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Old Wednesday 24th April 2019, 20:58   #19
WJC
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Join Date: Jul 2005
Location: Twin Falls, Idaho
Posts: 2,276
Quote:
Originally Posted by typo View Post
Brightness is a perception, not a measure of light levels. You might say it's a figment of your imagination, but in reality it's often in response to a difference in some physical parameter or another. It might be some small difference in spectrum, contrast, resolution or glare is enough makes a perceptual difference, but It is also in the nature of psychology that if you expect the x42 to be brigher, it may well appear to be.

David
That David seems always to be around with all that ... LOGIC CRAP. Too many people see a binocular as aperture, magnification, and possibly coatings. In the REAL world, there is a bit more to consider leading to real or imagined image brightness:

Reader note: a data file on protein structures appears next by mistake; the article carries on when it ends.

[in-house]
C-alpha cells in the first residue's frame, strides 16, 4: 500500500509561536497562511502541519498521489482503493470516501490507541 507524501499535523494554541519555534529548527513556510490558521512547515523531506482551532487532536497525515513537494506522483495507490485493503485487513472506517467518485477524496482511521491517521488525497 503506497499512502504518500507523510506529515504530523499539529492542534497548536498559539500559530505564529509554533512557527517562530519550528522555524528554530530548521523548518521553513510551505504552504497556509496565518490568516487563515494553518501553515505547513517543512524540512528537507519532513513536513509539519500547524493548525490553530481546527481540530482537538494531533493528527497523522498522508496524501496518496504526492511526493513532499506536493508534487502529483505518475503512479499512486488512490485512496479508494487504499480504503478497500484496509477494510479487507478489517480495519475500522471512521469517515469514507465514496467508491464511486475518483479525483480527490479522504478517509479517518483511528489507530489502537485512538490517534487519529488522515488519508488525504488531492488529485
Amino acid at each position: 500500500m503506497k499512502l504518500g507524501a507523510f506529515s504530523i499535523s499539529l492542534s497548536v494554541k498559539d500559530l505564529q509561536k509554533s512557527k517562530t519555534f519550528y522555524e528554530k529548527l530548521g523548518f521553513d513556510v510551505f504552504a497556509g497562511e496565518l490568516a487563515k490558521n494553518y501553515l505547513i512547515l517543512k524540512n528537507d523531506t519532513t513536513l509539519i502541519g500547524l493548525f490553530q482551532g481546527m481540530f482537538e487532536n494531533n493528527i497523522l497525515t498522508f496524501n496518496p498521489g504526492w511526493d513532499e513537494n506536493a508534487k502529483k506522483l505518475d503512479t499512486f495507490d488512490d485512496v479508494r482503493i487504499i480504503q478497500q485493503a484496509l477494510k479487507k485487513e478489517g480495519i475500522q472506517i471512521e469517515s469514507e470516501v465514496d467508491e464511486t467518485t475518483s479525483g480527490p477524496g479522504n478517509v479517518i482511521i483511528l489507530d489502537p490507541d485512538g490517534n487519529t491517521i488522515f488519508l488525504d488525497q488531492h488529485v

1. Smoothness of optical surfaces
2. Precision in design (caring or understanding)
3. Best choice in selecting glass types, curvatures, and spacings
4. Precision in manufacturing
5. Precision in testing
6. Primary and secondary baffling
7. Edge blackening (a lost art)
8. Slotted prisms (in Porros)
9. Size and position of the field stop
10. Knife edge on that stop
11. Number of elements in the eyepiece
12. Type of eyepiece
13. More

14. Personal physiology and PERCEPTION

In most cases, #14 will supersede the previous 13

Bill
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